William H. Seward
Historical Figure
Nationality: United States
Date of Birth: 1801
Date of Death: 1872
Cause of Death: Natural causes
Religion: Episcopalianism
Occupation: Lawyer, Politician, Author of Non-Fiction
Spouse: Frances Adeline Seward
Children: Six
Political Party: Anti-Masonic Party
Whig Party
Republican Party
Political Office(s): Governor of New York State,
United States Senator from New York,
U.S. Secretary of State
Fictional Appearances:
The Guns of the South
POD: January 17, 1864
Type of Appearance: Direct
Political Office(s): U.S. Secretary of State

William Henry Seward, Sr. (May 16, 1801 - October 10, 1872) was a Governor of New York, United States Senator and the United States Secretary of State under Presidents Abraham Lincoln and Andrew Johnson.

Seward had been an early contender for the Republican presidential nomination in 1860, but his outspoken opposition to slavery probably cost him. Initially skeptical of Lincoln, he soon became one of the President's most loyal allies and cabinet members. Seward survived a knife wound inflicted by an accomplice of John Wilkes Booth on April 14, 1865, the same night Lincoln was assassinated. He orchestrated the US purchase of Russian Alaska in 1867.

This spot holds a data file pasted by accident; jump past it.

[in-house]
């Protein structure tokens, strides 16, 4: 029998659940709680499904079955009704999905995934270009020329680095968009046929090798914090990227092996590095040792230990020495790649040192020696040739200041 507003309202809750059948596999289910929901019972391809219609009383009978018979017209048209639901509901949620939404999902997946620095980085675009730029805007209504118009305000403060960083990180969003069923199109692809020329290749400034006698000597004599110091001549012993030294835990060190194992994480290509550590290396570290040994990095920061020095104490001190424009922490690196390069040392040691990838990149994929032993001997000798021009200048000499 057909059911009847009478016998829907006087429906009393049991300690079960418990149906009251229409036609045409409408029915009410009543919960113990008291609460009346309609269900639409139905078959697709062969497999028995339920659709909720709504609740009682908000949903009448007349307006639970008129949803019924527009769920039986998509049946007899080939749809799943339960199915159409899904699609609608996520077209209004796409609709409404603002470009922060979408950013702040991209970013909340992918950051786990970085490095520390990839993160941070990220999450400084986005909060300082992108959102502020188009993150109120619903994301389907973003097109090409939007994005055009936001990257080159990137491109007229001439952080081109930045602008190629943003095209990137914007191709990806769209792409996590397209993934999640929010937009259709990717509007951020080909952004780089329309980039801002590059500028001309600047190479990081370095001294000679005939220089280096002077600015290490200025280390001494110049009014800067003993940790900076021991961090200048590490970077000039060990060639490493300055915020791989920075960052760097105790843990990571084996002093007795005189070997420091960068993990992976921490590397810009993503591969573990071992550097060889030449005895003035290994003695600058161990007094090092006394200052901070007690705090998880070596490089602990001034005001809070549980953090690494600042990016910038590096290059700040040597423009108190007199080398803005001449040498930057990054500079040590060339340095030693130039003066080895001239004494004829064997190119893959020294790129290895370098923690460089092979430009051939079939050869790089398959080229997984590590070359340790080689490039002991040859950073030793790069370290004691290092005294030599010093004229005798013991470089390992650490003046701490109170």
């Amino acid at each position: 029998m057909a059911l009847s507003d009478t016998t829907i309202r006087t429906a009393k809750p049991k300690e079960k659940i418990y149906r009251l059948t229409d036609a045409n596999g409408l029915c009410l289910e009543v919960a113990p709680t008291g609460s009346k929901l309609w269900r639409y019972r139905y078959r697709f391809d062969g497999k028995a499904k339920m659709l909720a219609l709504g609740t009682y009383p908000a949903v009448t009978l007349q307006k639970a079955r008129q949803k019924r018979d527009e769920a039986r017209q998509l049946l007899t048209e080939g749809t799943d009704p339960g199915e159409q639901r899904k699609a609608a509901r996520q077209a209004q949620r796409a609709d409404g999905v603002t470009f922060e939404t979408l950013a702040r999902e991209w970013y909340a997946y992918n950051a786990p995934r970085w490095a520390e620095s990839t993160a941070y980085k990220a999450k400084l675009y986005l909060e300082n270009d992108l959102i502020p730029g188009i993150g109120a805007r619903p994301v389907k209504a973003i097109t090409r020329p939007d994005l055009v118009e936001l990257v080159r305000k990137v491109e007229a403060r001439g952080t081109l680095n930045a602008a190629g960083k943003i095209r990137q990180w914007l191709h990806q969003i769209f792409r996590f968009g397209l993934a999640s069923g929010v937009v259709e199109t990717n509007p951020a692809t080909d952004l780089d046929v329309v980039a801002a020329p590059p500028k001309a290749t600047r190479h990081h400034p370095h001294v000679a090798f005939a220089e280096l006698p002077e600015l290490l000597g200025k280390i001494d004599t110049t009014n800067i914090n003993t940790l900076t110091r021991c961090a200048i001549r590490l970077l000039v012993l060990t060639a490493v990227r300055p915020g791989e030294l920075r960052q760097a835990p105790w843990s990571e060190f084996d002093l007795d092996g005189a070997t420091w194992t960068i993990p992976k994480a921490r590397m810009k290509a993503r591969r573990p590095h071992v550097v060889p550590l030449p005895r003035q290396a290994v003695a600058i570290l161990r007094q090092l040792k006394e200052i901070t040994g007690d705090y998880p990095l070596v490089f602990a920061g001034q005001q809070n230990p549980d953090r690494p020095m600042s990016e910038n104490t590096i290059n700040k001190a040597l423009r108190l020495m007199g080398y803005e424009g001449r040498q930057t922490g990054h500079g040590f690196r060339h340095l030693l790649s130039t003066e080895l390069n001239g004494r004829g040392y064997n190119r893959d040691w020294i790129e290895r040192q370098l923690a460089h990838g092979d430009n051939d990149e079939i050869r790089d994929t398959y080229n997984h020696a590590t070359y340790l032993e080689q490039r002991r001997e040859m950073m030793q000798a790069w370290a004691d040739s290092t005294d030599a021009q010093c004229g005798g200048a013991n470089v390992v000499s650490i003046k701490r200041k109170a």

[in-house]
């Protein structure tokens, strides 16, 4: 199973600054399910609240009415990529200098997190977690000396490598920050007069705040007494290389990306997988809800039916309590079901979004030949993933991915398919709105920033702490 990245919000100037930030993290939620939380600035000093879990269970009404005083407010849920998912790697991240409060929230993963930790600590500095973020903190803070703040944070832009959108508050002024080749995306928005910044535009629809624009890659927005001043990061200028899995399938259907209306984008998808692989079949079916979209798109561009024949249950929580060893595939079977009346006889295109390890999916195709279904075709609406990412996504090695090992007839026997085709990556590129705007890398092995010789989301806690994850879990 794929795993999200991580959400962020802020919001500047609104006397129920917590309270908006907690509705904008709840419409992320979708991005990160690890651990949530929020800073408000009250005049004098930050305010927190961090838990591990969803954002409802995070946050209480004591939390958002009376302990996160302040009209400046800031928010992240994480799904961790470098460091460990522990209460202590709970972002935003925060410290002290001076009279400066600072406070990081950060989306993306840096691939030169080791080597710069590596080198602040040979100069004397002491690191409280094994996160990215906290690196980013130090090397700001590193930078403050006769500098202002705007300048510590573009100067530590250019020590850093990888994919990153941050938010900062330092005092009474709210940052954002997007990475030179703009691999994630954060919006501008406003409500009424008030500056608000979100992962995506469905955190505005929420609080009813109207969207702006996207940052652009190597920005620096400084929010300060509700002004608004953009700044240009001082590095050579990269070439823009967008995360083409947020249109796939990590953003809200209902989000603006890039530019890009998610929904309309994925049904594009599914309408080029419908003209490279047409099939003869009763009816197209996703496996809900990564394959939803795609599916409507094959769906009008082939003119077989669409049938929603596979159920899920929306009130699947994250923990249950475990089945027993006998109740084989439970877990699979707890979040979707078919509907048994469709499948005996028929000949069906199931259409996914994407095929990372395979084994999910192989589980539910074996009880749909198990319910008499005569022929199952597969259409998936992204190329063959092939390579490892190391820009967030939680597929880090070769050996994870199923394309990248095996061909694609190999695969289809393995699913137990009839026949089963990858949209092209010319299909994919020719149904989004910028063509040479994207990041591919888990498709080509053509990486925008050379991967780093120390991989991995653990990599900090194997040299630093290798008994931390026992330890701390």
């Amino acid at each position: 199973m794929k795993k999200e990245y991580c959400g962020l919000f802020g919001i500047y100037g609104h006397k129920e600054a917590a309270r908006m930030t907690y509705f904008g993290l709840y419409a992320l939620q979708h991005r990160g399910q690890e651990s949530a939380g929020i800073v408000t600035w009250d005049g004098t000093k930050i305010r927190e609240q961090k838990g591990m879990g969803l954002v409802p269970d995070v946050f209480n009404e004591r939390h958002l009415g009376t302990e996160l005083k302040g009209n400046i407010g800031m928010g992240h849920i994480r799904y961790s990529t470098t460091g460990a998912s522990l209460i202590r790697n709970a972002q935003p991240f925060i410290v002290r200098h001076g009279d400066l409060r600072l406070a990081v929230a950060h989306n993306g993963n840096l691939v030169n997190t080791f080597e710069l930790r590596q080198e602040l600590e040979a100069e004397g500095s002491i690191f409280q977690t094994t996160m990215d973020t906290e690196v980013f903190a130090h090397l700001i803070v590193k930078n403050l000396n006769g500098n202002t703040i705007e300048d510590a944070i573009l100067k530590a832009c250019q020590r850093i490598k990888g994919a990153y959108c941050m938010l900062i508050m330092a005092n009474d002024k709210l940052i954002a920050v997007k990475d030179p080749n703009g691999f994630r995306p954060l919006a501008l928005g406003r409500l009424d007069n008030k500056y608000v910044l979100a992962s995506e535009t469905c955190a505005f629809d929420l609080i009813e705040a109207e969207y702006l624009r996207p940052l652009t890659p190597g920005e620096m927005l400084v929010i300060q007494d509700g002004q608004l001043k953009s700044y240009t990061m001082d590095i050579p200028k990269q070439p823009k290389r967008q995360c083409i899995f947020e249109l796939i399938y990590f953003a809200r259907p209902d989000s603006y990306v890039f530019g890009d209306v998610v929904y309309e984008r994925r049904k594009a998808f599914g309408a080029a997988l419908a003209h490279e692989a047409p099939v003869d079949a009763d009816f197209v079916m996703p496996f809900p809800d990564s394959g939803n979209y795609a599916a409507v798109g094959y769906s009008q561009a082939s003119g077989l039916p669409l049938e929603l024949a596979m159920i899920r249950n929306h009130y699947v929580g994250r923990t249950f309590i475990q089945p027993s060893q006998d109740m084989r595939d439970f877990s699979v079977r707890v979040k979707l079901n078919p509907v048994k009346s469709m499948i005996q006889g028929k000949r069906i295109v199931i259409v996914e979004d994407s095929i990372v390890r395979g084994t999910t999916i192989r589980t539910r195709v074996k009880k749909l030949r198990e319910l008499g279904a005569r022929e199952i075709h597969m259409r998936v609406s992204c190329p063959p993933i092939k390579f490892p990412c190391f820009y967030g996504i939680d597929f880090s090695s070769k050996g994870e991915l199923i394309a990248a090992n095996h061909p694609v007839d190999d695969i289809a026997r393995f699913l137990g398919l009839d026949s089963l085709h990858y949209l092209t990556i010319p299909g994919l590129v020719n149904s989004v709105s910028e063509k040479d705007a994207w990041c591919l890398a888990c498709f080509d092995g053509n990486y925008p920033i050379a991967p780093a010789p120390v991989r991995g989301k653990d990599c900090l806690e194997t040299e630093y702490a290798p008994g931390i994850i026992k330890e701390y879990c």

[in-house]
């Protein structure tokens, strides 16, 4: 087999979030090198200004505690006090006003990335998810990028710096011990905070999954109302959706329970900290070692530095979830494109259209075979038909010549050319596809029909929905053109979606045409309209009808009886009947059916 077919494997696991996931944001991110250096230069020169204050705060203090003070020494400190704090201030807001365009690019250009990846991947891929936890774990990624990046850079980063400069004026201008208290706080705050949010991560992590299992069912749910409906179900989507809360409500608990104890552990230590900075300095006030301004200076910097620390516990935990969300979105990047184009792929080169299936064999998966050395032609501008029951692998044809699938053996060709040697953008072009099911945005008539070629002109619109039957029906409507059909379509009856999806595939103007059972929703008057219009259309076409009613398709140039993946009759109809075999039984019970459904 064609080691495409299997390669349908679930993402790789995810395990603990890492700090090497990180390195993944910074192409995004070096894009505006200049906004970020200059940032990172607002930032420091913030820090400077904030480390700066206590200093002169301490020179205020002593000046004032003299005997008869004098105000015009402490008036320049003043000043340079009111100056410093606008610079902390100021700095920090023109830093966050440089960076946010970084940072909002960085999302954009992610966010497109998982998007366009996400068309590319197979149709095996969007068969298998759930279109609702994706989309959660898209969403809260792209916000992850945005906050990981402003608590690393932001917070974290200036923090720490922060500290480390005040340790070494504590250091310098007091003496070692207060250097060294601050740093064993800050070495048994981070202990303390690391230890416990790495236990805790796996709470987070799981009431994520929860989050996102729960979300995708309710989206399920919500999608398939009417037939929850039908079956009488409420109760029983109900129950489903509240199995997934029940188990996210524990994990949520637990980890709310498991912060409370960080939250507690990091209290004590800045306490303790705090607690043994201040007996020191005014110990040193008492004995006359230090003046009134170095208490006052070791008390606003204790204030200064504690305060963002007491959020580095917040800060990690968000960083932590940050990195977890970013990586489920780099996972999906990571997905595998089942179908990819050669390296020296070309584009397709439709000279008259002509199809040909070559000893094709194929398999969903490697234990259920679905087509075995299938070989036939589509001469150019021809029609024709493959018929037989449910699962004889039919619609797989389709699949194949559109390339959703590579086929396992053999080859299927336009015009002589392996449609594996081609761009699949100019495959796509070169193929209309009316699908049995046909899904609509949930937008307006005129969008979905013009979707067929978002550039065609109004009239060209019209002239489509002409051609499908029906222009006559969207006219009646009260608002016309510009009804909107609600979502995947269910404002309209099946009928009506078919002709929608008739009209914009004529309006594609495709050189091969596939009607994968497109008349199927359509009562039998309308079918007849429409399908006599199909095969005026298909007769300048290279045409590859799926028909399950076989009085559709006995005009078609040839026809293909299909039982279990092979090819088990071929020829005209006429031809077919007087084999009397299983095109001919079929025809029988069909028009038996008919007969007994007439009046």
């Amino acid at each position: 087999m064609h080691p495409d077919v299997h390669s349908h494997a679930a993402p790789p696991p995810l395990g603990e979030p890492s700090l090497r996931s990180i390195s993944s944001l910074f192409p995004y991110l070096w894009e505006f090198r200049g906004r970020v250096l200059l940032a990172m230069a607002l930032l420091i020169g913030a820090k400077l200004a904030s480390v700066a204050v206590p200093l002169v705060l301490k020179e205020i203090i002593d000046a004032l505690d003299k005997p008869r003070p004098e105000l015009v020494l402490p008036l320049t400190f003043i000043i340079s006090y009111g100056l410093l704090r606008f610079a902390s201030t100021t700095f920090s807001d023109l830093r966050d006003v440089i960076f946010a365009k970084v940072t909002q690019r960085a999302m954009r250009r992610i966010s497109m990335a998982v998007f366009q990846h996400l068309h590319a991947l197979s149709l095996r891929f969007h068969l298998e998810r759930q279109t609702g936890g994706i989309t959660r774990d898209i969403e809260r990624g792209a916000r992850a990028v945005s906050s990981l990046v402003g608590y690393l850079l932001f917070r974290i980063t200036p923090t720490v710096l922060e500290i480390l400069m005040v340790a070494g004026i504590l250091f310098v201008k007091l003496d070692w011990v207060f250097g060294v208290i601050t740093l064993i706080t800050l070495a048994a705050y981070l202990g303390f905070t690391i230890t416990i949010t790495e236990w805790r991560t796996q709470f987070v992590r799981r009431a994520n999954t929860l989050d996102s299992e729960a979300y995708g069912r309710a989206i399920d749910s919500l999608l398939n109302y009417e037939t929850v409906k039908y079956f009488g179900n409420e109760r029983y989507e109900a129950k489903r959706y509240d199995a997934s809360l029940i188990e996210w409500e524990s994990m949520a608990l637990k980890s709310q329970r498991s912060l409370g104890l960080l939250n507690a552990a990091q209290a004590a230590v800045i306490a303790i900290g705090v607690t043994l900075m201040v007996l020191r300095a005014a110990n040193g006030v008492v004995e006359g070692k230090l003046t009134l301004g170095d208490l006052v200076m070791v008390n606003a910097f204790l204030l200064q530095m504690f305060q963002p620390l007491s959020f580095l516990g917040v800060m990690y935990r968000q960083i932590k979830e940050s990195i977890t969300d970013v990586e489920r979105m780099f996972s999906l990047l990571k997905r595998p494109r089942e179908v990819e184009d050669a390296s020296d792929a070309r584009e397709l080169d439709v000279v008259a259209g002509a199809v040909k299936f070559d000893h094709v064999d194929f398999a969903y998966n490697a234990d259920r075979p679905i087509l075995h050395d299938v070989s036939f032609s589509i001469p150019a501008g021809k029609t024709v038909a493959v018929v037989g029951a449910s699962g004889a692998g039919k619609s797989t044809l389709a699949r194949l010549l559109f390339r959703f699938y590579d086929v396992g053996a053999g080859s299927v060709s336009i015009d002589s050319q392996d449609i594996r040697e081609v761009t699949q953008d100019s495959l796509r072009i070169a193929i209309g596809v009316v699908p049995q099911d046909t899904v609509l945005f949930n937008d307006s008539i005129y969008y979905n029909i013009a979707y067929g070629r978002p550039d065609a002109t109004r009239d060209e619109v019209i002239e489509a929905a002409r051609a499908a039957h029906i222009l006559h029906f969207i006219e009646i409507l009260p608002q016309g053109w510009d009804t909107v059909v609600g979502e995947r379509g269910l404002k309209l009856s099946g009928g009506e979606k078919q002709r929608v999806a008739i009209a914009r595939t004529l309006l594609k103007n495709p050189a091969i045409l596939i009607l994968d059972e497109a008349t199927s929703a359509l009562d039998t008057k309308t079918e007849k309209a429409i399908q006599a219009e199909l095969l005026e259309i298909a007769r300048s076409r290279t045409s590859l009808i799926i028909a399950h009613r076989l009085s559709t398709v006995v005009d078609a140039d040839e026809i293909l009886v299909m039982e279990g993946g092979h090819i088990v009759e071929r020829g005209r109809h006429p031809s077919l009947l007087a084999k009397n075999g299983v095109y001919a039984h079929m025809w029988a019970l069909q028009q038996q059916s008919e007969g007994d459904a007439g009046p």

William Seward in The Guns of the South[]

In his capacity as Secretary of State, William Seward was appointed by President Abraham Lincoln to treat with the victorious Confederate States after the Second American Revolution.

After an armistice in was negotiated in 1864, Lincoln and Confederate President Jefferson Davis agreed to a peace conference with three Peace Commissioners appointed by each side. Lincoln appointed Seward as one of the three U.S. commissioners. A peace treaty was negotiated whereby the Confederacy abandoned claims to West Virginia and Maryland, while the United States ceded the Indian Territory along with any areas within the Confederacy it captured earlier in the war. Also, state-wide referendum were to be held to determine the status of Kentucky and Missouri. Kentucky elected to join the C.S. while Missouri voted to remain with the U.S.

Political offices
Preceded by
Jeremiah Black
United States Secretary of State
Succeeded by
Elihu B. Washburne
Preceded by
John A. Dix
United States Senator from New York
Succeeded by
Ira Harris
Preceded by
William L. Marcy
Governor of New York
Succeeded by
William C. Bouck
Political offices
(The Guns of the South)
Preceded by
Jeremiah Black
United States Secretary of State
Succeeded by